Beetroot Farming In Kenya – The Complete Guide

Beetroot farming in Kenya is not quite popular as many individuals are unfamiliar with this fruit type. Beetroots grow like onions and are commonly known by their scientific name Beta Vulgaris.

Beetroots are always associated with many health benefits, such as the source of Potassium, Vitamin C, fiber, manganese, iron, and folate (vitamin B9).

In addition to vitamin supplements, beetroots can be eaten raw in puddings, cooked in broth, or drunk in cocktails and fruit juices. Beetroot leaves are also edible, like spinach.

So, without wasting any more time talking about beetroot’s health benefits. How about we learn how to farm, harvest, and market it?

Beetroot Farming In Kenya: Soil Requirement

Beta Vulgaris does well in soils with a PH of 5.8-8.0. And as usual, it is always recommended to taste your soil for acidity levels if you plan on planting any crop.

Too many acid levels in the soil always affect most crops’ growth by causing a deficiency of essential nutrients.

Land Preparation

Beetroot seeds are sown directly in the fields as there is no need for a seedbed. We, therefore, advise preparing and tilling your area to a depth of 15-20cm. You are also encouraged to remove dirt and other unwanted twigs, shrubs, decaying plants, and tree stumps.

Prepare the soil in the field by mixing it with compost manure and making terraces or fields by creating ridges.

Then lift the ridges upwards to maintain good air circulation and transport water correctly. Get rid of dirt, including decaying plants.

Beetroot Farming In Kenya – Planting

Once the field is dirt-free, prepare ridges 1m apart by adding cow dung manure and mixing well with the soil. Next, create rows 20-25cm apart on top of the seams. Start sowing the seeds to a depth of 1-2.5cm deep and 10cm apart in the rows created.

Next, cover the seeds with light soil and dry mulching to include your field. If there is insufficient rainfall, you’ll need to water the area twice daily, morning and evening. Beetroots take about 5-12 days to germinate.

Applying Fertilizer

I recommend using cow dung manure every seven days and watering for fertilizer. You can also use industrial fertilizer NPK (Nitrogen, Phosphorus and Potassium) in a good ratio.

Pests and Diseases Control

Let us look at some of Kenya’s most common pests and diseases that affect beetroot farming.

Aphids

Aphids come in different colors and sizes. For example, some have a dark brown color, while others are green.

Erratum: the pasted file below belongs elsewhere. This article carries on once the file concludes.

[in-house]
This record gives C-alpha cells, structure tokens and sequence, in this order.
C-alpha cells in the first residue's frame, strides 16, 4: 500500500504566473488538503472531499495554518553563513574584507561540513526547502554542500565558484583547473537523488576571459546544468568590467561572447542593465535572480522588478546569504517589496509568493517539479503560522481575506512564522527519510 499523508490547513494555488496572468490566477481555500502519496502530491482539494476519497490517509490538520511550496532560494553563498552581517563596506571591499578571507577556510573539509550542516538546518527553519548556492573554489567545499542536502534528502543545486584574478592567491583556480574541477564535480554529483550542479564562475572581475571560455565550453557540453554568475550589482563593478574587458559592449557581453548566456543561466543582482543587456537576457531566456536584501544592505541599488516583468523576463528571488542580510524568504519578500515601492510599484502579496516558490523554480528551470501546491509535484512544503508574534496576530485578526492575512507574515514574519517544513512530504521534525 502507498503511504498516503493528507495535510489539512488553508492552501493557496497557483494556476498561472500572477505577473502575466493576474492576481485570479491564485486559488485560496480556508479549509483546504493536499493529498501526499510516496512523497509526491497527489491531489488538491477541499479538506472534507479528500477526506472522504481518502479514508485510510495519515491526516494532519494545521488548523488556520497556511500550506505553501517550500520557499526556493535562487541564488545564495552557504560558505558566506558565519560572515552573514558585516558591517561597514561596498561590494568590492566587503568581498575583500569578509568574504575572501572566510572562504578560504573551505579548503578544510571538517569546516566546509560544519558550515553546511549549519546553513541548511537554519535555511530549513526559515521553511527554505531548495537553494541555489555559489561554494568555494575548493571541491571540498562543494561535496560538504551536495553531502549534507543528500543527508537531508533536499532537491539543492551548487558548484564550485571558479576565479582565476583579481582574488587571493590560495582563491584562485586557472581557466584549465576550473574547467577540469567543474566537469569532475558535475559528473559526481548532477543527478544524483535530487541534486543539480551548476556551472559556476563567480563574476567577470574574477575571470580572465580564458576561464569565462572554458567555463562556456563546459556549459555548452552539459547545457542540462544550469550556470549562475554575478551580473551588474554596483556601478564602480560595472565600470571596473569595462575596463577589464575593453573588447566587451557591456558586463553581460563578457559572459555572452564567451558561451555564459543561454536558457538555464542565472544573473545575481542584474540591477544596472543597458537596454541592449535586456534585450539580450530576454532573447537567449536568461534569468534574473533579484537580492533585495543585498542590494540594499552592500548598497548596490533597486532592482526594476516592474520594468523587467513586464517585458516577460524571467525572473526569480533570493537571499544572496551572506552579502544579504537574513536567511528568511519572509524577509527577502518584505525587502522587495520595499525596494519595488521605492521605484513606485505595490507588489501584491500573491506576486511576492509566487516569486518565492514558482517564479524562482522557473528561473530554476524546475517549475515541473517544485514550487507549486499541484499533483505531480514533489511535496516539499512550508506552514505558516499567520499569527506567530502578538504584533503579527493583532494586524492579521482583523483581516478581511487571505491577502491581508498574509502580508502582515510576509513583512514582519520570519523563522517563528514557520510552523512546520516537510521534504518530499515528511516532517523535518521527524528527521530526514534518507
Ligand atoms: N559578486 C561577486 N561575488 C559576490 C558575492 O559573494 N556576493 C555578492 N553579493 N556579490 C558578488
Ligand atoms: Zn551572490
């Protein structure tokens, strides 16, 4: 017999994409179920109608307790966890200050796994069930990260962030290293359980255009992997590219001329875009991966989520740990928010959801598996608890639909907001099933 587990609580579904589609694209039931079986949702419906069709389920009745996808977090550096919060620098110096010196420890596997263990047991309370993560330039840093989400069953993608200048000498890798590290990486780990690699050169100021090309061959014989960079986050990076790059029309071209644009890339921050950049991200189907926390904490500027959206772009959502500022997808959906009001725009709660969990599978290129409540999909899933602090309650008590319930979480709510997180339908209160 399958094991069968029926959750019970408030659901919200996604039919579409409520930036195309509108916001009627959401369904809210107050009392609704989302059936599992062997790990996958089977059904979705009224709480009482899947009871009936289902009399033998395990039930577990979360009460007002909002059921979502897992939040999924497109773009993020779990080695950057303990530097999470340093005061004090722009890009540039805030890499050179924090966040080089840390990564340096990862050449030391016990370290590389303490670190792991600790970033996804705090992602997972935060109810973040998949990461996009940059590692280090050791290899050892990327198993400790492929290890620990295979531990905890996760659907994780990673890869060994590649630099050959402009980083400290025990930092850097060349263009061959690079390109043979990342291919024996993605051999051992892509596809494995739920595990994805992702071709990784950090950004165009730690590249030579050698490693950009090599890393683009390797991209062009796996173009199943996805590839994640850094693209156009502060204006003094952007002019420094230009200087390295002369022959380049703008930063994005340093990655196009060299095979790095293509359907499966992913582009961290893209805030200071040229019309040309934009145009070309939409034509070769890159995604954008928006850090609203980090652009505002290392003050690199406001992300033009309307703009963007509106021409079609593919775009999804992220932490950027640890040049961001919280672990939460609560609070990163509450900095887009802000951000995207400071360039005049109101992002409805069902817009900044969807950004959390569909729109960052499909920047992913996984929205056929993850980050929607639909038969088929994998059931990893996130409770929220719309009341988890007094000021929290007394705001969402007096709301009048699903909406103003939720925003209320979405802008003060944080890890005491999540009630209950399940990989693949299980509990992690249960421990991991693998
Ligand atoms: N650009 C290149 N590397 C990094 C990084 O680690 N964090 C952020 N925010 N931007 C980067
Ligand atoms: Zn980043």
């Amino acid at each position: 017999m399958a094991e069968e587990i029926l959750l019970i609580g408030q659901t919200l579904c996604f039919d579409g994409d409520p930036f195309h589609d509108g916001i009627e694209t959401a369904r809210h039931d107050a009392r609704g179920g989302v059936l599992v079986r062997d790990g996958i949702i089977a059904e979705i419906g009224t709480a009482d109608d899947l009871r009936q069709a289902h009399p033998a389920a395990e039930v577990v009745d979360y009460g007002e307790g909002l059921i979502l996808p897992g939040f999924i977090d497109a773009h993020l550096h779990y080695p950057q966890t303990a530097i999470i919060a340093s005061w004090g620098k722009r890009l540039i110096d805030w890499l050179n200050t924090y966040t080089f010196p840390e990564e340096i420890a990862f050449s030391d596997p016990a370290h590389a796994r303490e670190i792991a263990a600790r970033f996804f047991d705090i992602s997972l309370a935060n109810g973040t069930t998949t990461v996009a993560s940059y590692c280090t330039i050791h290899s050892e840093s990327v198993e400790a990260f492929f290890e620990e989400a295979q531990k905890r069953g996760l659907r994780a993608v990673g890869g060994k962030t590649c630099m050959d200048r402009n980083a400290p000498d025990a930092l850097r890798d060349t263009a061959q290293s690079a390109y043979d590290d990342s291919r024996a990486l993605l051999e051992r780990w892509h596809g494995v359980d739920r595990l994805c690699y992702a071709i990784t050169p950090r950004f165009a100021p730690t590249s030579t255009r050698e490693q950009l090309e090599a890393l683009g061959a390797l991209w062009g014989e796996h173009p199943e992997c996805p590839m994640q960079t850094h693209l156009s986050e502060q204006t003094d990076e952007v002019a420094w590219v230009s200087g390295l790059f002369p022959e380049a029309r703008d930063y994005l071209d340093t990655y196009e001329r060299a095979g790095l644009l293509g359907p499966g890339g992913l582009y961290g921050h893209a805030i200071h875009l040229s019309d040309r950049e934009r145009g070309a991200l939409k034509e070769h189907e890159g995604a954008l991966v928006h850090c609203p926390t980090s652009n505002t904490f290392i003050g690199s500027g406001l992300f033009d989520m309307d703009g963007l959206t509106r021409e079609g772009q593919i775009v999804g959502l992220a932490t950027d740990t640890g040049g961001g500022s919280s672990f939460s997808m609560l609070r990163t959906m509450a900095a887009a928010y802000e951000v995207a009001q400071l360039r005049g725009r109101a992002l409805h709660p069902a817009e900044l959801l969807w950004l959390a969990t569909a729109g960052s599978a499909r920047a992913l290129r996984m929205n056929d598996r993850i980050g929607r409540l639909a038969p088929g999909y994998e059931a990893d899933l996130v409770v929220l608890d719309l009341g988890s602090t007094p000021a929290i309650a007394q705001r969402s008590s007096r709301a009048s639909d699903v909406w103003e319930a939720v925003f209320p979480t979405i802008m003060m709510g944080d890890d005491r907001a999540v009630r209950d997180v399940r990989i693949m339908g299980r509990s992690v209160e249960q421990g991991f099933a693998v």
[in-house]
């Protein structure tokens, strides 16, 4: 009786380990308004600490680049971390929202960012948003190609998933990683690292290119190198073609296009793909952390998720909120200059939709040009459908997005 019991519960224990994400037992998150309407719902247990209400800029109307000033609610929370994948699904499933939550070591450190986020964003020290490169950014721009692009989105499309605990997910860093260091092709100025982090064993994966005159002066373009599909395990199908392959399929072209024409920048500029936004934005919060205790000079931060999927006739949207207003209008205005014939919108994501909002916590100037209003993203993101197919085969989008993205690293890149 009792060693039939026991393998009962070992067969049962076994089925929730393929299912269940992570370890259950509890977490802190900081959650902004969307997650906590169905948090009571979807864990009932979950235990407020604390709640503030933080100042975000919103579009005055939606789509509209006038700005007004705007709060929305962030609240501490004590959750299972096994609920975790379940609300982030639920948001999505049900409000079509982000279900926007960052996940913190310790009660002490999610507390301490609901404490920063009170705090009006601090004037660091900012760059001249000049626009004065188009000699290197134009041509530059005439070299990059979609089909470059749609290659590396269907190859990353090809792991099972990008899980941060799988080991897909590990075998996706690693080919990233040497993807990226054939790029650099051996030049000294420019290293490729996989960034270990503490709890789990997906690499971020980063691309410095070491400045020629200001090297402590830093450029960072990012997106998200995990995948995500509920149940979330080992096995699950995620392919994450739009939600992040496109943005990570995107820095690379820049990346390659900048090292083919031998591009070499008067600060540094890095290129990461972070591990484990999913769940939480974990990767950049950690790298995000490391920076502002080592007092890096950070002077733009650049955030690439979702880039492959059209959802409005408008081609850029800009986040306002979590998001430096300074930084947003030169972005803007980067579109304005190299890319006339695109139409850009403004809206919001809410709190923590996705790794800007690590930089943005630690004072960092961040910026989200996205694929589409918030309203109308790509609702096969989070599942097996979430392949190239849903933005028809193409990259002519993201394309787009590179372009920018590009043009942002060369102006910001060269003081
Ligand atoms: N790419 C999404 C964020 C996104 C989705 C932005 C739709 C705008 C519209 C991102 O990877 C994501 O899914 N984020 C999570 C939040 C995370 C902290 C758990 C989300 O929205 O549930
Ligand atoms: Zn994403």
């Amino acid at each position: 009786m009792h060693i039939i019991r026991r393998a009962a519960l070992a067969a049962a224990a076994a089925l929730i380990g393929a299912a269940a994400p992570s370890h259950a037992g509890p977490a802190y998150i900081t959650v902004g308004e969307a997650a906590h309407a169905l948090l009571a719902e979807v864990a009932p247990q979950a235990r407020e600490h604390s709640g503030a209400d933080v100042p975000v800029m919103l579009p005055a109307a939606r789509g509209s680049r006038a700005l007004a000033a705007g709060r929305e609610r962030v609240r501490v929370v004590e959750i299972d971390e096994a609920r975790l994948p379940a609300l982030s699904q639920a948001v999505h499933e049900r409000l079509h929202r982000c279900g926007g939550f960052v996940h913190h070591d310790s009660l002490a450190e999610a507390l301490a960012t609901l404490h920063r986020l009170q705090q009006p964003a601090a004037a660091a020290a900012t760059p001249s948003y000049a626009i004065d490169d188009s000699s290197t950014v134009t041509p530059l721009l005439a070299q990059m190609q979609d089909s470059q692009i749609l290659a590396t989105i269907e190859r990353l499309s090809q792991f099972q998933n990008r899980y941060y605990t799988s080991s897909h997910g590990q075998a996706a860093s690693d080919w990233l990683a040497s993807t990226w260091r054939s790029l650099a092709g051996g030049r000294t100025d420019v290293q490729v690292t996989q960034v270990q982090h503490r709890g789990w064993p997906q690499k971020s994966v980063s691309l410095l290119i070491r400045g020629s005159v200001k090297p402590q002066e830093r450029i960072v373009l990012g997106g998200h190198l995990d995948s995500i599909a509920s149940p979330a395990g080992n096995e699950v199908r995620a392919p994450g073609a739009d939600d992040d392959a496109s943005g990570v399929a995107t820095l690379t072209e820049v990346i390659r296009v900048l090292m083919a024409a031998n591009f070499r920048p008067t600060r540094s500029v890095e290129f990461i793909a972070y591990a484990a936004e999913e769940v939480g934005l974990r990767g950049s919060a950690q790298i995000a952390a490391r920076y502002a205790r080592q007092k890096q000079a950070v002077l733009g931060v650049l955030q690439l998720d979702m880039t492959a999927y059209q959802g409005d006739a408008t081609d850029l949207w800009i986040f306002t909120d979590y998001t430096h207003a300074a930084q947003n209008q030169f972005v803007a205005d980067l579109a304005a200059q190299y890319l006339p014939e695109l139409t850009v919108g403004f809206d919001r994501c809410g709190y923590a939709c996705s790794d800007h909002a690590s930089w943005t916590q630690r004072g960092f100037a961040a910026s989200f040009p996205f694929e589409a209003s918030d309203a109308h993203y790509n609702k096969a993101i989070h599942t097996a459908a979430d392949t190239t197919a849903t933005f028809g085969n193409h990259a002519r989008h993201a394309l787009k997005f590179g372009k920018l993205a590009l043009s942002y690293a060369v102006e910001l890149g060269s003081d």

Aphids are 2mm long and love sitting underneath the leaves while sucking and enjoying the leaf tissue’s fluids. This behavior, in turn, will lead to sheet twitching and drying.

Prevention

Use Attakan cc 344e and Abamectin, among other insecticides. Crop rotation regularly will also help in getting rid of these pests.

Plant Rust

Plant rust causes the crop to have tiny orange or red-brown patches. This type of disease doesn’t significantly affect the plant and can be ignored most of the time.

Downy Mildew

The most common symptoms of this disease are when the leaf turns yellowish and completely brown. But then again, you can also see a grey color under the blade of the plant.

Harvesting

A good farmer can harvest 1000 and 1500kg of beetroots for an acre of land. Use your hands to pull the beetroots by the leaves from the ground.

Conclusion

Kenya is a country that is known for its agriculture. One of the main crops that is grown in Kenya is Beetroot.

There are many reasons why Beetroot farming in Kenya is successful. The climate and soil are perfect for growing Beetroots, and many companies are interested in buying Kenyan-grown Beetroots.

Additionally, the farmers who grow Beetroots receive a good price for their crop, which helps to support their families.

Finally, the government provides incentives to farmers who grow beetroots, encouraging more people to get involved in this type of farming. All of these factors contribute to the success of Beetroot farming in Kenya.

Tim Jumah
Tim Jumah
Jumah has been a content writer for business and technology topics since early 2019. He has experience in writing and marketing and is dedicated to creating informative and engaging content.

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